From ant eggs, silkworms and more



By Pushpesh Pants |
Updated:
Dec 13 2021 12:32 IST

New Delhi [India], Dec. 13 (ANI): Entomophagy is a word that has suddenly entered the gastronomic lexicon in the West. Literally translated, it means consuming insects for food. Gourmet diners and innovative chefs refer to this category of ingredients as ‘Novel Foods’.
Ironically, there is nothing new or new about this activity. Humanity has been self-sustaining, sometimes surviving more than two million years on an insect-based diet. Our hunter-gatherer ancestors could not afford to forego such an important source of nutrition. The creepy crawly creatures are a valuable source of protein, fats and micronutrients iron, copper, zinc, riboflavin and amino acids.
What is hyped as an emerging trend – the wave of the future, etc. – has been part of lore in Africa, Asia and Latin America for millennia.
What has brought the concept of entomophagy into vogue is the concern and fear of international organizations such as the FAO anticipating severe food shortages in the coming years. There is no denying that the diets of the affluent Western countries with an emphasis on red meat, saturated fats and refined sugar have placed an unbearable burden on the planet.
The breeding of animals and poultry and the culture of fast food leaves an ecological footprint that cannot be sustained. It is in this context that the ‘plagues’ offer hope for the survival of our race and the restoration of Gaia mother earth – back to health.
Scientific journals are awash with peer-reviewed research papers convincingly claiming that the cost of “farming” insects not only for animal, poultry or fish feed, but also to meet humanity’s daily nutritional needs is much lower. than wasting scarce resources in breeding animals for the table.
It is estimated that just over two billion people around the world eat insects unrestrained. Countries where insects are consumed and tasted range from Myanmar, Thailand, Malaysia, Cambodia and Vietnam to China, Japan and Korea.
The list includes Mexico, Brazil, Canada and Australia. Democratic Republic of Congo, Cameroon, Zambia, Uganda, Zimbabwe, Nigeria, Ghana and most countries in Africa consume insects. In fact, about 60 percent of the rural African diet’s daily protein intake comes from insects.
Insects are not just the staple of the abject poor, drought-stricken or famine-stricken. It is also not difficult to overcome the disgust or disgust factor. Actually, the problem is created by language. We use words to describe insects as vermin, vermin, insects that scare us off. The French solved the problem long ago by describing a wide variety of flies, cockroaches, insects and spiders with the elegant term Le bestiole. In sub-Saharan Africa, edible stuff from the insect kingdom is called Chiswa, Intuga, Ishwa, none of these names evoke a sense of disgust. These relate to the taste and texture of what one bites and chews.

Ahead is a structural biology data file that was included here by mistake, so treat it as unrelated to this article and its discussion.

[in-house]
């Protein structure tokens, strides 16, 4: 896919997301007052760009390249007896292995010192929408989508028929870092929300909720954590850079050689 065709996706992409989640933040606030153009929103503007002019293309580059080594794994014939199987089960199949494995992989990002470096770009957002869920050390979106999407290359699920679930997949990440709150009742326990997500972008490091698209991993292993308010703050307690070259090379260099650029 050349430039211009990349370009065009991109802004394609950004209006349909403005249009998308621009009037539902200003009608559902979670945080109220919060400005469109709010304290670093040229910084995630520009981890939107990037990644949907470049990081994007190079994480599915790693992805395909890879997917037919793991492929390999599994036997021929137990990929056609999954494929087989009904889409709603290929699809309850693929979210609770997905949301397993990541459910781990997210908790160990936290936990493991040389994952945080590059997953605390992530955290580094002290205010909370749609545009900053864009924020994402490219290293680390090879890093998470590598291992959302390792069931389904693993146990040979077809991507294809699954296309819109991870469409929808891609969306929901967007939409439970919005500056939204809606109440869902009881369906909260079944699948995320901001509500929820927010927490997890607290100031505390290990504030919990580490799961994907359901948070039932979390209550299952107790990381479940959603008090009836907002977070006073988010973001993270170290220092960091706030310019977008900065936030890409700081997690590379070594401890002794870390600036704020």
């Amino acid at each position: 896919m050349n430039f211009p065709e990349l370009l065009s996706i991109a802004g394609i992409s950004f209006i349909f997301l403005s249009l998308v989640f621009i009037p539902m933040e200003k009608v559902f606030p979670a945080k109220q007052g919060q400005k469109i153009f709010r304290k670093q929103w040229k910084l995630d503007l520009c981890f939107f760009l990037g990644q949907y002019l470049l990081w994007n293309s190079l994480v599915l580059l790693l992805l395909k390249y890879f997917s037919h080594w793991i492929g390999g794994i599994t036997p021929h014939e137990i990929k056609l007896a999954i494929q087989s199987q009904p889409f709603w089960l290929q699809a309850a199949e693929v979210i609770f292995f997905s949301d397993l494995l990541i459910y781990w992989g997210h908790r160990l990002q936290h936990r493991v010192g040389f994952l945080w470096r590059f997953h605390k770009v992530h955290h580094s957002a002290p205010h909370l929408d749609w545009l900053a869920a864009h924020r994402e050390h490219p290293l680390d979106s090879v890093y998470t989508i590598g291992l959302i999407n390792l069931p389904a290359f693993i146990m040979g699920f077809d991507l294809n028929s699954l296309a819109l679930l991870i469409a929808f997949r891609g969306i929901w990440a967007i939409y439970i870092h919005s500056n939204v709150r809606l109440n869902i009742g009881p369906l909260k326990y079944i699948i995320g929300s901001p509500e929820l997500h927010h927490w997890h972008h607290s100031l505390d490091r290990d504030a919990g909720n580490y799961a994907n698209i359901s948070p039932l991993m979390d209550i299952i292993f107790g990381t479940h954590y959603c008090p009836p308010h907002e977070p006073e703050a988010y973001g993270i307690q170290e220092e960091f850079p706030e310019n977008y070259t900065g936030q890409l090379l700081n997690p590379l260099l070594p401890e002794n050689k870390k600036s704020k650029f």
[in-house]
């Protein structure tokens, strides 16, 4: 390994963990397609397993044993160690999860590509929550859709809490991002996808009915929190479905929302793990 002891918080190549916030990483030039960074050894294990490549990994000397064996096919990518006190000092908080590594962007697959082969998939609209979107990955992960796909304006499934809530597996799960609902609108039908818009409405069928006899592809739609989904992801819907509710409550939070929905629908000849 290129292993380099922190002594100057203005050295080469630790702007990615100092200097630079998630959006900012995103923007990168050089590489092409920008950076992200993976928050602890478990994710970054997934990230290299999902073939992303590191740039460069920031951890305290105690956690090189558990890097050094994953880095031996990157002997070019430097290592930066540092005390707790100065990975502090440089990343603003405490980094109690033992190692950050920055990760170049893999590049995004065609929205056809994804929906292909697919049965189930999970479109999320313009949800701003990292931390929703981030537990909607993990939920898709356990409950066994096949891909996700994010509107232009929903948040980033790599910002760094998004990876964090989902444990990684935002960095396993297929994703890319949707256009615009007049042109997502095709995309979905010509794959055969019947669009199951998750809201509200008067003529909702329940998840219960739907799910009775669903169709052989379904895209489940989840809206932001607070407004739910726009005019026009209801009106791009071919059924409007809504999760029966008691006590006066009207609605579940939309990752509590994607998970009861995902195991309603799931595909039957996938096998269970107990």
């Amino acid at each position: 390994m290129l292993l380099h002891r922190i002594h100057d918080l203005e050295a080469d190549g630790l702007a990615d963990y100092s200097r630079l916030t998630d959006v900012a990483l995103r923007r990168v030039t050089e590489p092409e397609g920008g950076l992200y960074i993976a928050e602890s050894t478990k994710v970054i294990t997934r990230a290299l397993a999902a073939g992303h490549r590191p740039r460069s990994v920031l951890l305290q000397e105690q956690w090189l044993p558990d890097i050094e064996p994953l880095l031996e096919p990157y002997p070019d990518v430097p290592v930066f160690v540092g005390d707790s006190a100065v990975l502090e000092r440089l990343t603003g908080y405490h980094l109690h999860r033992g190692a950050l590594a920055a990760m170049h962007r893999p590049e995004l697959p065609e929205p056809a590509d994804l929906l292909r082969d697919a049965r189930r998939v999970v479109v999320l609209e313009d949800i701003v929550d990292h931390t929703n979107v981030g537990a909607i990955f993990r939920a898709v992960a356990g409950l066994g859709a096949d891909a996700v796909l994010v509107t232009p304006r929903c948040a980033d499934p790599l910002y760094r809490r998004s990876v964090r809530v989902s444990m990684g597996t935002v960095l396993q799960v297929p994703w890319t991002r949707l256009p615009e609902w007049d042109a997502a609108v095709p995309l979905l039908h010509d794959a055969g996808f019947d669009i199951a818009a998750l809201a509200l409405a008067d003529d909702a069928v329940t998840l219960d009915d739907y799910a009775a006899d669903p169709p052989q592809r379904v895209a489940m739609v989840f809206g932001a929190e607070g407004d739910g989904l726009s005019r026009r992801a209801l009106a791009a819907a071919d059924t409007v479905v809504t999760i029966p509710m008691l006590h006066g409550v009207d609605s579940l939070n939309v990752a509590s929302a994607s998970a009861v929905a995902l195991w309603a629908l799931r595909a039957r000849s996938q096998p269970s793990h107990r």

Cockroaches and crickets fried crisp are popular as bar snacks in Thailand. In India, stir-fried silkworms with finely chopped onions, garlic and roasted chili powder are also a popular snack in many states in the Northeastern region.
Sneha Lata Saikia an enthusiastic home cook serves (stir fried silkworms) sometimes with muri when they are ‘in season’. The dish called Amrui tup prepared with red ant eggs is ritually eaten in Assam during Magh Bihu celebrations. In Chattisgarh and Jharkhand, chaapar chutney, prepared with yellow ant eggs, tantalizes the palate with a refreshingly different sour taste. Unless you’ve been told what it’s made of, you can’t shudder in disgust or protest. In the tribal belt in Orissa, chutneys and achaar are prepared with ants and their eggs.
Clever cooks also resort to another trick: they mask the insect in familiar clothes. Ant eggs are soaked in butter in Mexico, locusts are draped in chocolate, and some insects worm their way (excuse the pun) into an alcoholic drink like mescal.
To return to the emerging trend. The FAO has really gone to great lengths to popularize Entomophagy. It has funded a project to tame palm larvae. It has also inspired some food processors to develop and market insect-based products.
FassoPro in Burkina Faso is such an entrepreneurial venture. The adventurous foodies try out the ‘Novel Foods’ in the Netherlands and the USA. However, the promise of billions of insects much larger than homo sapiens to ensure food security and nutrition can only be realized when flours and fats can be mass-produced from this source.
Disclaimer: The views expressed in the above article are those of the author and do not reflect those of ANI. (ANI)

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